Evaluating the quality of assessment in one Canadian ophthalmology residency program as an early adopter of CBME
Authors: RachelCurtis, Christine Moon, Tessa Hanmore,Wilma Hopman, StephanieBaxter.
Author Disclosure Block: R. Curtis:None. C. Moon: None. T. Hanmore:None. W. Hopman: None. S. Baxter: None.
Purpose: To investigate the quality of feedback in ophthalmology resident trainee assessments since the introduction of competency-based medical education (CBME) at Queen’s University. Specifically, this study explored the utility of the Quality of Assessment for Learning (QuAL) scoring method of evaluating narrative feedback. This scoring tool was applied to assessments before and after faculty development initiatives to demonstrate which interventions resulted in feedback improvement, and if the quality of feedback improved over time. The QuAL score was also used to determine if evaluator comments associated with the Canadian Ophthalmology Assessment Tool for Surgery (COATS) procedural assessment forms were of higher value than other Entrustable Professional Activity (EPA) forms.
Study Design: Retrospective cohort study.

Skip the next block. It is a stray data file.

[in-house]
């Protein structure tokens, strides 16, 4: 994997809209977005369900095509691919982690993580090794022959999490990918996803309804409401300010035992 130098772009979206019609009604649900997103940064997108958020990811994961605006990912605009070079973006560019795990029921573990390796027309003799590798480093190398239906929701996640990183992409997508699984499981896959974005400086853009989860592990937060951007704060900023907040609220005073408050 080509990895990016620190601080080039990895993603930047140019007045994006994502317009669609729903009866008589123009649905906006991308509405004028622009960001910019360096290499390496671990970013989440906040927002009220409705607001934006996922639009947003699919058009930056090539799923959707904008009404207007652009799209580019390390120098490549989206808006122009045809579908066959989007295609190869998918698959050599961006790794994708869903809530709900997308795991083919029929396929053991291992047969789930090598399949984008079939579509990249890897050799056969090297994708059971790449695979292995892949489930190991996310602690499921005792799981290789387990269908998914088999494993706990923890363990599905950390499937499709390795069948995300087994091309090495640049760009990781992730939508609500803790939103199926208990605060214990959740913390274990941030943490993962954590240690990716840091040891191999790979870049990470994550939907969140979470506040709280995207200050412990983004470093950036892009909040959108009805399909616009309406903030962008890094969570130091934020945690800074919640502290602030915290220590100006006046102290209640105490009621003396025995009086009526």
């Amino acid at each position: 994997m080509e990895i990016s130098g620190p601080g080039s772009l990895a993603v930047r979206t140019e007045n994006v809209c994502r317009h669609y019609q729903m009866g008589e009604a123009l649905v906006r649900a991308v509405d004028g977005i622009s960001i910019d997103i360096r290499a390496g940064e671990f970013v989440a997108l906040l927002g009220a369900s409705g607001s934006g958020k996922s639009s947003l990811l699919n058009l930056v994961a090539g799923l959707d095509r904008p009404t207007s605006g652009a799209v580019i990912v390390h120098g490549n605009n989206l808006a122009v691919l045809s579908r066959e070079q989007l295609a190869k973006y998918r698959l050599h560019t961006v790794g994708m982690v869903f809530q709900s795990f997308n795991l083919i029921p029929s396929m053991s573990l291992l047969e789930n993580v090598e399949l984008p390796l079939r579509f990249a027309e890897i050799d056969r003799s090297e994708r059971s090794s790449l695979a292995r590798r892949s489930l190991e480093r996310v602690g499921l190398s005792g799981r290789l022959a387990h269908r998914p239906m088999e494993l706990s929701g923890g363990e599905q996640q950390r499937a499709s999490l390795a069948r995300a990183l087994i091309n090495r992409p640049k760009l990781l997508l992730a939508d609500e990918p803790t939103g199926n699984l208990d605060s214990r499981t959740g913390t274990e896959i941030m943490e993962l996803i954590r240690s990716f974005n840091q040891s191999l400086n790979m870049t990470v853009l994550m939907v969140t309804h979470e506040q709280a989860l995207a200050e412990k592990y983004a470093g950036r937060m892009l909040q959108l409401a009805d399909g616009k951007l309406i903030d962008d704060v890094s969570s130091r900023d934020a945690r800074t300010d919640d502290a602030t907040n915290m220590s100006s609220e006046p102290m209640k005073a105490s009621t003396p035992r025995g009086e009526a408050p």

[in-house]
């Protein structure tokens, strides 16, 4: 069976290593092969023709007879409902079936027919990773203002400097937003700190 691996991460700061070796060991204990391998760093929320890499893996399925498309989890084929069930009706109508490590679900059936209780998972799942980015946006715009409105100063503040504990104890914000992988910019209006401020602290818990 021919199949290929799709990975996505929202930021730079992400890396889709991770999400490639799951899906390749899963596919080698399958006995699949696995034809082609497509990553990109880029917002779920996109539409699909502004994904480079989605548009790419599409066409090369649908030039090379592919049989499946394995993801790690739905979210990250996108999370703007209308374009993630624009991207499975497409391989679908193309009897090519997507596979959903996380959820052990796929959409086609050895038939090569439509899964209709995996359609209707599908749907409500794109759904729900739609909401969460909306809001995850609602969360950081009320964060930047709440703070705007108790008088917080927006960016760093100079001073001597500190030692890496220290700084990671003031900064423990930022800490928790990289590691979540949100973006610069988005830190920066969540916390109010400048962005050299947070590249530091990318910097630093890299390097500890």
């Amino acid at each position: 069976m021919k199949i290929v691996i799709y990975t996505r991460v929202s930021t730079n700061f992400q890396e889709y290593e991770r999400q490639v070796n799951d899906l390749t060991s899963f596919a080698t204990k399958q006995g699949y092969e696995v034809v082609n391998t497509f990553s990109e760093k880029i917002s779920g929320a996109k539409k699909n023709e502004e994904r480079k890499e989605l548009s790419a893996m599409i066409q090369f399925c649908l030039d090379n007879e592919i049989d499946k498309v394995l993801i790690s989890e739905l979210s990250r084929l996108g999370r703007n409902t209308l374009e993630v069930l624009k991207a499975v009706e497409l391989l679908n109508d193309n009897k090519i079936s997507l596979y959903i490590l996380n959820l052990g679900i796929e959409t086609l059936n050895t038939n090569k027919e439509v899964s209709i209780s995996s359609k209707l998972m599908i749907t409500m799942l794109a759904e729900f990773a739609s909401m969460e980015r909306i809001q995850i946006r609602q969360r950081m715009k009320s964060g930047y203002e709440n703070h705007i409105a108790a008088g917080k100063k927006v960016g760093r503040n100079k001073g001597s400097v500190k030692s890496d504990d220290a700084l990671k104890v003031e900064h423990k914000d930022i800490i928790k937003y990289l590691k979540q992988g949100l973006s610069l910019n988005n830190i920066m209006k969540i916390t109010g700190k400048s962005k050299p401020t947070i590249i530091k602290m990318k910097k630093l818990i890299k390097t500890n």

Methods: Ophthalmology resident assessment data from July 2017-December 2020 was retrieved from Elentra (Integrated Teaching and Learning Platform) and anonymized. Each assessment was organized by form type and stage-specific EPA. Written feedback was assigned a QuAL score out of 5 based on the previously validated rubric. All individual assessments were scored by an ophthalmology faculty member, and a randomized sample of 10% was independently rescored by an ophthalmology resident. Intra-class correlations were used to determine inter-rater agreement. A Linear-by-Linear test was applied to determine QuAL score improvement over time. Independent samples t-tests were used to compare pre- versus post- feedback interventions, and the COATS versus EPA forms.
Results: A total of 2617 individual assessments were graded. The ICC for the two independent graders was 0.90 (95% CI 0.88-0.92, p<0.001) for the total QuAL scores. The Linear-by-Linear test indicated a significant change over time (p<0.001). QuAL scores significantly increased after a targeted departmental grand rounds presentation aimed at improving coaching behaviors in feedback delivery, with pre- and post-intervention means of 1.64 and 2.61, p<0.001 respectively. COATS forms (n= 483) demonstrated a significantly higher QuAL score versus EPA forms (n=2134), with mean values of 3.48 vs. 2.26, p<0.001.
Conclusions: This study demonstrates that the QuAL score is a reliable and useful tool in evaluating narrative feedback quality in the context of CBME, with the potential to inform about the impact of specific faculty development initiatives. Procedural COATS forms with structured feedback prompts may be more effective in guiding evaluators to deliver comments on resident performance.